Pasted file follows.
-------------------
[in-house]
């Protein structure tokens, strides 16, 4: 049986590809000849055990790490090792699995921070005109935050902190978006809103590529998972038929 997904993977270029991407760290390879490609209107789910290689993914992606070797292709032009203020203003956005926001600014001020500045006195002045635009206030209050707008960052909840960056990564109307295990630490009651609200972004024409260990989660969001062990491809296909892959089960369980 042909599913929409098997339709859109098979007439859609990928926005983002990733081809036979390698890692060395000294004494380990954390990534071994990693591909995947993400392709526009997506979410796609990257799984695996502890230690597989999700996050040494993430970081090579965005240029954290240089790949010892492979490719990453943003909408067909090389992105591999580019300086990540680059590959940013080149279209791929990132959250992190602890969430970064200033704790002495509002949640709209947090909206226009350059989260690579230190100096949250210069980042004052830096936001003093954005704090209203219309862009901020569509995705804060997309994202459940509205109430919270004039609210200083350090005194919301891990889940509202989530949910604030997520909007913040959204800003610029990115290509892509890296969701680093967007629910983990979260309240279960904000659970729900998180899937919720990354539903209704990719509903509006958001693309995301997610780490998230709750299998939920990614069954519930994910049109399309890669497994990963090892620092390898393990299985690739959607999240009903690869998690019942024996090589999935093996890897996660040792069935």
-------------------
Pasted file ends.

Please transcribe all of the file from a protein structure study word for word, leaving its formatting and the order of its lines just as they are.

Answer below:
[in-house]
């Protein structure tokens, strides 16, 4: 049986590809000849055990790490090792699995921070005109935050902190978006809103590529998972038929 997904993977270029991407760290390879490609209107789910290689993914992606070797292709032009203020203003956005926001600014001020500045006195002045635009206030209050707008960052909840960056990564109307295990630490009651609200972004024409260990989660969001062990491809296909892959089960369980 042909599913929409098997339709859109098979007439859609990928926005983002990733081809036979390698890692060395000294004494380990954390990534071994990693591909995947993400392709526009997506979410796609990257799984695996502890230690597989999700996050040494993430970081090579965005240029954290240089790949010892492979490719990453943003909408067909090389992105591999580019300086990540680059590959940013080149279209791929990132959250992190602890969430970064200033704790002495509002949640709209947090909206226009350059989260690579230190100096949250210069980042004052830096936001003093954005704090209203219309862009901020569509995705804060997309994202459940509205109430919270004039609210200083350090005194919301891990889940509202989530949910604030997520909007913040959204800003610029990115290509892509890296969701680093967007629910983990979260309240279960904000659970729900998180899937919720990354539903209704990719509903509006958001693309995301997610780490998230709750299998939920990614069954519930994910049109399309890669497994990963090892620092390898393990299985690739959607999240009903690869998690019942024996090589999935093996890897996660040792069935």